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BOOKS: Bite-size horror stories

The short story has always been a great format for horror. Here are a few collections and anthologies to cool the blood…

 

of Horror Stories edited by Mark Morris (Spectral Press)

Edited by Mark Morris, an excellent horror author in his own right, the plan is for The Spectral Book of Horror Stories to be an annual anthology. The stories are originals rather than reprints and the quality is high. Nineteen tales in all, including work from Ramsey Campbell, Alison Littlewood, Robert Shearman, Conrad Williams, Nicholas Royle, Michael Marshall Smith, Lisa Tuttle and many others. It really is an impressive showing and we can only hope its sales match its worth because an annual offering of a book this good would be a real treat.

Best British Horror 2014 edited by Johnny Mains (Salt Publishing)

The book lurks behind a cover that — while unquestionably effective and bound to cause the odd panicked scream in Waterstones — suggests the contents will be a grisly, gory affair. This is not altogether true, with a good balance of material that seeks to achieve a great deal more than just splatter its pages with offal. There is, inevitably, a crossover of authors with the Spectral title but Best British Horror also brings the likes of Muriel Gray, Adam Nevill and Tanith Lee. Touchingly, it also includes a story and tribute to the wonderful Joel Lane who died last year leaving our bookshelves (and for those who knew him, lives) a poorer place.

Dead Funny edited by Robin Ince and Johnny Mains (Salt Publishing)

Dead Funny is an inspired idea that seeks to bring together two worlds that have always shared DNA: comedy and horror. Both rely on manipulating their audience into involuntary responses, a laugh or a scream. The tricks and techniques of one prove effective for the other. Comedians such as Katy Brand, Charlie Higson, Bridget Christie, Stewart Lee, Rufus Hound, Josie Long, Phil Jupitus and Reece Shearsmith contribute horror stories and an experiment that some might expect to misfire succeeds admirably, a solid collection from an unexpected source.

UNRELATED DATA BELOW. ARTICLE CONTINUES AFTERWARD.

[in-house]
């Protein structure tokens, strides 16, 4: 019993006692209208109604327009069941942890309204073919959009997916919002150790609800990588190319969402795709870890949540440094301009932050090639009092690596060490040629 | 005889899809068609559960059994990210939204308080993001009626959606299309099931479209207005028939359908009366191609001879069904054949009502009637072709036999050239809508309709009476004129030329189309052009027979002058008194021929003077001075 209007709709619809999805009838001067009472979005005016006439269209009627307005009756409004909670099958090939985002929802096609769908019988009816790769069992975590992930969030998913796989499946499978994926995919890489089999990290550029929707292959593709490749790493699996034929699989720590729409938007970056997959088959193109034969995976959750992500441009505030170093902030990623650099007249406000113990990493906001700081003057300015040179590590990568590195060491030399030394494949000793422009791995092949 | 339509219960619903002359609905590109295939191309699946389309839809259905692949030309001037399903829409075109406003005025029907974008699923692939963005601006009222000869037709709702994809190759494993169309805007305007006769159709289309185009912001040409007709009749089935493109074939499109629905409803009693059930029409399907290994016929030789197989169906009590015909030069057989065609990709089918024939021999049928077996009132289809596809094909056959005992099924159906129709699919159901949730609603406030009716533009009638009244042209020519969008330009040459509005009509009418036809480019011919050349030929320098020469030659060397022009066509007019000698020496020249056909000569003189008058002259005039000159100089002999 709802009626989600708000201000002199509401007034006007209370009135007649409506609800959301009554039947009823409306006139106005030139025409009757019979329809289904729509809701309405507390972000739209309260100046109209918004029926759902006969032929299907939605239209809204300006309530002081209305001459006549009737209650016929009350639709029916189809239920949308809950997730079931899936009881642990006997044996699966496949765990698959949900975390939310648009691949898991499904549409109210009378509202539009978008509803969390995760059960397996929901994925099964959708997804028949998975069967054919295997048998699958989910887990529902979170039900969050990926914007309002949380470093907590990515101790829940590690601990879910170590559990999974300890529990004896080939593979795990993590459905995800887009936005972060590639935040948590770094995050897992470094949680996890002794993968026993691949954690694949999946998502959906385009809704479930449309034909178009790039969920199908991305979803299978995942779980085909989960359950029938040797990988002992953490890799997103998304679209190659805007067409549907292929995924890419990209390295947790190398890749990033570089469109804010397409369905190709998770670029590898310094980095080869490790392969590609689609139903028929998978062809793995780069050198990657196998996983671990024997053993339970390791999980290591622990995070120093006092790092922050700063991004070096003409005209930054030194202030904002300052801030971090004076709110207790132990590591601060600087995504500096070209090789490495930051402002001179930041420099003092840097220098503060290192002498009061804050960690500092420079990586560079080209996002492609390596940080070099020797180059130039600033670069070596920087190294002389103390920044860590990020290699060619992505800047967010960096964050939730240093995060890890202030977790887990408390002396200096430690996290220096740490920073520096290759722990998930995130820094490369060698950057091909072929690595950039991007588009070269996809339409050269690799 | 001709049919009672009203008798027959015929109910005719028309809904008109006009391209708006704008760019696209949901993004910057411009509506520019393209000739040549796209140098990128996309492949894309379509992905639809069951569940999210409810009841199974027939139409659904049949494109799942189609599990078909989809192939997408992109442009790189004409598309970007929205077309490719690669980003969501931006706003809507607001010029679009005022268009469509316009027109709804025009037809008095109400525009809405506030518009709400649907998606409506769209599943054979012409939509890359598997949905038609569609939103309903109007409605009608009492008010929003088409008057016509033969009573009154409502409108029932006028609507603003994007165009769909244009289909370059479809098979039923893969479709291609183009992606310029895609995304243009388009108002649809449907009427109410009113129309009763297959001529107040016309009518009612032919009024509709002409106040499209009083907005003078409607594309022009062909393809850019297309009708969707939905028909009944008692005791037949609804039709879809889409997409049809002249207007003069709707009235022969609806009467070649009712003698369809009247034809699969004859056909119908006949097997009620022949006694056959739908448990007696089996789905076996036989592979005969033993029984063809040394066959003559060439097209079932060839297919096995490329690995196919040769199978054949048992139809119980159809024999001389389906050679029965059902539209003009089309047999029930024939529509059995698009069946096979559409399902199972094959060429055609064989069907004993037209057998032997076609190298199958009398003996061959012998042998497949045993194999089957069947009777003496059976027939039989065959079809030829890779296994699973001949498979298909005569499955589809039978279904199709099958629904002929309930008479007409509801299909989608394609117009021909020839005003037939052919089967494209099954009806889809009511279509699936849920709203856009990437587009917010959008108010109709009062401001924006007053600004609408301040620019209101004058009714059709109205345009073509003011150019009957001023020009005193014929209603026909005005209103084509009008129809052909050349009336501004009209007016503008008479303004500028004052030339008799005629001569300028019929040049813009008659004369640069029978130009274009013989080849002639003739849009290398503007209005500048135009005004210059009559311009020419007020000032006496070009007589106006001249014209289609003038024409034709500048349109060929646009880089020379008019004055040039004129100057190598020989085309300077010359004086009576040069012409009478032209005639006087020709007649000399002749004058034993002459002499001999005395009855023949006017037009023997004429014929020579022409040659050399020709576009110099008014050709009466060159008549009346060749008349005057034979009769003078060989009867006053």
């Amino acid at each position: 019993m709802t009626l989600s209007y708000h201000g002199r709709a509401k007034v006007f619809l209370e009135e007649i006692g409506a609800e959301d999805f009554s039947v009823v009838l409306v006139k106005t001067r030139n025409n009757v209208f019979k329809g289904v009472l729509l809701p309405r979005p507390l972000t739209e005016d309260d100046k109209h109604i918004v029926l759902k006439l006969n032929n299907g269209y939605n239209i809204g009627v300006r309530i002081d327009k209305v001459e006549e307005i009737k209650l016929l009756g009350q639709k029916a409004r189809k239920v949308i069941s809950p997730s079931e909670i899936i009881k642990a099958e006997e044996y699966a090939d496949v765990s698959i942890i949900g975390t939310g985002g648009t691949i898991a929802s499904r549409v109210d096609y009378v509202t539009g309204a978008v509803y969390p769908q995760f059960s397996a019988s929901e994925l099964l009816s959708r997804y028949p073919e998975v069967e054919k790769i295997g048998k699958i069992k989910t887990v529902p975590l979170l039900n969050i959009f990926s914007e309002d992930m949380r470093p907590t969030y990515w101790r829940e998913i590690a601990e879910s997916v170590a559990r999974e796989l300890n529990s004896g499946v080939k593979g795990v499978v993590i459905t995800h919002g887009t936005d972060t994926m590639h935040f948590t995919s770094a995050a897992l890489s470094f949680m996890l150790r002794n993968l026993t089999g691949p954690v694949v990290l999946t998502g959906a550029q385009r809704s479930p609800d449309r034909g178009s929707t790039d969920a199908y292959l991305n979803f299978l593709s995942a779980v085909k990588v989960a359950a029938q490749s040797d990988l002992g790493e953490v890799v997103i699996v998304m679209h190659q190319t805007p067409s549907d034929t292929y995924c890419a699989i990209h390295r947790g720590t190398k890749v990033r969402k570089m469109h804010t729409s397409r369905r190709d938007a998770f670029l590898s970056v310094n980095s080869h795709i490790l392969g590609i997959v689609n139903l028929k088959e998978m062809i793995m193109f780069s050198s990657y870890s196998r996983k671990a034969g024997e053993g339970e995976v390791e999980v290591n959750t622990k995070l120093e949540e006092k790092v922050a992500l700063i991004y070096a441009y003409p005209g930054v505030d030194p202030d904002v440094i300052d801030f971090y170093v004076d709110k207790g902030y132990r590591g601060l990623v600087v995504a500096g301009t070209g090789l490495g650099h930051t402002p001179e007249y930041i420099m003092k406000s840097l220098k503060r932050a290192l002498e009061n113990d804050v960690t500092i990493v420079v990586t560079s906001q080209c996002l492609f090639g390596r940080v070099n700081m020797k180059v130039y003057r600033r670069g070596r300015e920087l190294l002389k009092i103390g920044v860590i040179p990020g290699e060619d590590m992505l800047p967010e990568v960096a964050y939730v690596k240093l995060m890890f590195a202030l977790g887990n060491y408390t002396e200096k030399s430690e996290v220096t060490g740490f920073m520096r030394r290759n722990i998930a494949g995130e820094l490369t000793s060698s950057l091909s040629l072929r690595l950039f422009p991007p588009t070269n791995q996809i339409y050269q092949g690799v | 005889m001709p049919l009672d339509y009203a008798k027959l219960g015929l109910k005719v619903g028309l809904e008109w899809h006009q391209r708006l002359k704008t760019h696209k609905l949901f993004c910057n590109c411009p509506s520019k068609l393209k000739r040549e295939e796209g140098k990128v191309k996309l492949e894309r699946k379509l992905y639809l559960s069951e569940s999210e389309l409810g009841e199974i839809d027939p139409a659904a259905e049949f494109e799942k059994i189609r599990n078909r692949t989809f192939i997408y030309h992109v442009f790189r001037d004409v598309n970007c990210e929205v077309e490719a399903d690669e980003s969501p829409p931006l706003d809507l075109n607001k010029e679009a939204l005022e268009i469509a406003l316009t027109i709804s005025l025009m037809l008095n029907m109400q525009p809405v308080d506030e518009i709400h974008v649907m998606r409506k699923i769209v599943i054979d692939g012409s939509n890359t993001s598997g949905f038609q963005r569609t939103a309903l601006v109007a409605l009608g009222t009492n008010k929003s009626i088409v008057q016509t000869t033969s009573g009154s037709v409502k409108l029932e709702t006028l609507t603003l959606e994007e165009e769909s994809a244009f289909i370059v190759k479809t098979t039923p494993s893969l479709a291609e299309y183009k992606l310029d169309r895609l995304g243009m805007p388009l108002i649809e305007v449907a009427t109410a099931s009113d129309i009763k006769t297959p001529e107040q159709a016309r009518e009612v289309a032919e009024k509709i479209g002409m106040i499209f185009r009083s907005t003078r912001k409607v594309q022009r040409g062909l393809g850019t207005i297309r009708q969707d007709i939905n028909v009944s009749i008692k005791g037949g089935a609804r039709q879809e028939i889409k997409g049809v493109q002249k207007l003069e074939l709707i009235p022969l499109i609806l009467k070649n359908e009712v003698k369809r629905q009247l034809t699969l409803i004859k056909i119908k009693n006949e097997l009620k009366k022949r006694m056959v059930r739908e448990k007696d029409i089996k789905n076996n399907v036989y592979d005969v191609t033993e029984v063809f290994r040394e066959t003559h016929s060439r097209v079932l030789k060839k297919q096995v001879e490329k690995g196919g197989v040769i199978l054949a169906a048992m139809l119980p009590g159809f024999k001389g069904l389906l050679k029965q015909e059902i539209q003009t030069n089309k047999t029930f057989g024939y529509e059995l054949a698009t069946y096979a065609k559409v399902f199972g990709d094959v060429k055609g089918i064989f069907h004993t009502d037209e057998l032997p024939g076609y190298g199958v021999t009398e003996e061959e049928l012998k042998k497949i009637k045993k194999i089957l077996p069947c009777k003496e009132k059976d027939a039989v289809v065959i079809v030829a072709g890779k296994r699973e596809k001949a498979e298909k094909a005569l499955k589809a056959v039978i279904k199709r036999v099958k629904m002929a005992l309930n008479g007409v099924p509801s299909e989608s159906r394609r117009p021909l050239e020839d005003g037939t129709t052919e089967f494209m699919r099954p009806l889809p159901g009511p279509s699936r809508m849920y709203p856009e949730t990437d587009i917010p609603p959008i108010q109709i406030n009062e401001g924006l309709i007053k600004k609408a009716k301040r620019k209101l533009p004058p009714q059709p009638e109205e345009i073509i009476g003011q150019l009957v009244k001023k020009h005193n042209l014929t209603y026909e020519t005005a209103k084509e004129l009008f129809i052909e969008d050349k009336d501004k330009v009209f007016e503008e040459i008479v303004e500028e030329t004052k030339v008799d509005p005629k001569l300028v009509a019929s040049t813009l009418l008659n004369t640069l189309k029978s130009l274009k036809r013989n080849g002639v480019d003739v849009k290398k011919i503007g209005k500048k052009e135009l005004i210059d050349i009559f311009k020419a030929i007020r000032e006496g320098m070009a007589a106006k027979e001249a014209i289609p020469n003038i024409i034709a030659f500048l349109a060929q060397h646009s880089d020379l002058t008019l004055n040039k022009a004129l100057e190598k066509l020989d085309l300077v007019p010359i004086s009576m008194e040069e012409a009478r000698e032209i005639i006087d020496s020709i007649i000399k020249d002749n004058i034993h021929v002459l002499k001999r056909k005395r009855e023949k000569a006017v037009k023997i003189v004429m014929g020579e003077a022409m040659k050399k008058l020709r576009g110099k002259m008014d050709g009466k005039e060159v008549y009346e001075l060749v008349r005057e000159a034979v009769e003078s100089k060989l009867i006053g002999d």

The Mammoth Book of Best New Horror 25 edited by Stephen Jones (Constable & Robinson)

For twenty five years, Steve Jones has been sifting his way through magazines and collections to collate his annual collections of the best horror published worldwide. God knows what he did to deserve such a fate.  Long days in dark rooms, eyes withering from small type, going steadily mad. Here’s his end of year report. The highlight is Stephen Volk’s Whitstable, a startlingly good novella about actor Peter Cushing in the latter years of his life. A recent widower, he spends his days waiting to die. Then, sat on a bench on Whitstable promenade he is approached by a young boy who recognises him as Professor Van Helsing (the character Cushing played in so many Hammer movies). The boy is desperate for Cushing’s help as he’s convinced his stepfather is a vampire. Naturally he isn’t, he’s something much worse.

The New Annotated H.P. Lovecraft by H.P. Lovecraft and Leslie S. Klinger (Liveright)

When it comes to weird horror, we owe a great debt to the work of Lovecraft. Breathless stories of otherworldly creatures that swopped the gothic crypt for the touch of a slimy tentacle. This lavish new collection of twenty-two of his most popular stories comes with a wealth of notes from Leslie S. Klinger, hundreds of illustrations and an introduction from Alan Moore. As a hardback clocking in at just under a 1,000 pages it also doubles as a useful defensive weapon should your home be invaded by the sort of ‘eldritch monsters from beyond’ that are contained within its pages.

 

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